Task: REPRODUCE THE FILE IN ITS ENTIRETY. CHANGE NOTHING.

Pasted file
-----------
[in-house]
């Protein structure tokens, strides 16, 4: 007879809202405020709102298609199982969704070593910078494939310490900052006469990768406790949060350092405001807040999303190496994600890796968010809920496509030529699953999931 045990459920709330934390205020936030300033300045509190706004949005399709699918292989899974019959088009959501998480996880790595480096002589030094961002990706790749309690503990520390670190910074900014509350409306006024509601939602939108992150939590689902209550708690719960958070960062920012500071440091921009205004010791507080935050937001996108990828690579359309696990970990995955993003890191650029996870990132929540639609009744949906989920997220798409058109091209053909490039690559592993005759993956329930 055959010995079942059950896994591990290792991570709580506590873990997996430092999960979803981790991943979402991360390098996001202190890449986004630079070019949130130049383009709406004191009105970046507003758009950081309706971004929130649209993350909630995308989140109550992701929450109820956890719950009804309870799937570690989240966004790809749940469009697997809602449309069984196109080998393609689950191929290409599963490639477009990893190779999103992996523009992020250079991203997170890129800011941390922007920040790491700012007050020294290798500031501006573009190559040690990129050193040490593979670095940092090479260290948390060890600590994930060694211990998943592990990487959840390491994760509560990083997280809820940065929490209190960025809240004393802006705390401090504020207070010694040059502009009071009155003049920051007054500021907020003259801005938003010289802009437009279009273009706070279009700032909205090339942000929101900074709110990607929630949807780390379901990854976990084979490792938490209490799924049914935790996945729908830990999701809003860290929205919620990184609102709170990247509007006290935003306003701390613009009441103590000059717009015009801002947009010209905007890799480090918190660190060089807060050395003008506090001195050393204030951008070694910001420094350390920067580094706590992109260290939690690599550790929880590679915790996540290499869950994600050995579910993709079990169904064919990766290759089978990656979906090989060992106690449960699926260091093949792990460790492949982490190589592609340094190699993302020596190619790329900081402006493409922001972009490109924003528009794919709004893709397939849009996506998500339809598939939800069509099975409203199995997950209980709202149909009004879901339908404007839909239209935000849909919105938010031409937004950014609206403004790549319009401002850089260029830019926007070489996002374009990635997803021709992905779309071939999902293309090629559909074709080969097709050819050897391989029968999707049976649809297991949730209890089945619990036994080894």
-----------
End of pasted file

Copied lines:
[in-house]
């Protein structure tokens, strides 16, 4: 007879809202405020709102298609199982969704070593910078494939310490900052006469990768406790949060350092405001807040999303190496994600890796968010809920496509030529699953999931 045990459920709330934390205020936030300033300045509190706004949005399709699918292989899974019959088009959501998480996880790595480096002589030094961002990706790749309690503990520390670190910074900014509350409306006024509601939602939108992150939590689902209550708690719960958070960062920012500071440091921009205004010791507080935050937001996108990828690579359309696990970990995955993003890191650029996870990132929540639609009744949906989920997220798409058109091209053909490039690559592993005759993956329930 055959010995079942059950896994591990290792991570709580506590873990997996430092999960979803981790991943979402991360390098996001202190890449986004630079070019949130130049383009709406004191009105970046507003758009950081309706971004929130649209993350909630995308989140109550992701929450109820956890719950009804309870799937570690989240966004790809749940469009697997809602449309069984196109080998393609689950191929290409599963490639477009990893190779999103992996523009992020250079991203997170890129800011941390922007920040790491700012007050020294290798500031501006573009190559040690990129050193040490593979670095940092090479260290948390060890600590994930060694211990998943592990990487959840390491994760509560990083997280809820940065929490209190960025809240004393802006705390401090504020207070010694040059502009009071009155003049920051007054500021907020003259801005938003010289802009437009279009273009706070279009700032909205090339942000929101900074709110990607929630949807780390379901990854976990084979490792938490209490799924049914935790996945729908830990999701809003860290929205919620990184609102709170990247509007006290935003306003701390613009009441103590000059717009015009801002947009010209905007890799480090918190660190060089807060050395003008506090001195050393204030951008070694910001420094350390920067580094706590992109260290939690690599550790929880590679915790996540290499869950994600050995579910993709079990169904064919990766290759089978990656979906090989060992106690449960699926260091093949792990460790492949982490190589592609340094190699993302020596190619790329900081402006493409922001972009490109924003528009794919709004893709397939849009996506998500339809598939939800069509099975409203199995997950209980709202149909009004879901339908404007839909239209935000849909919105938010031409937004950014609206403004790549319009401002850089260029830019926007070489996002374009990635997803021709992905779309071939999902293309090629559909074709080969097709050819050897391989029968999707049976649809297991949730209890089945619990036994080894």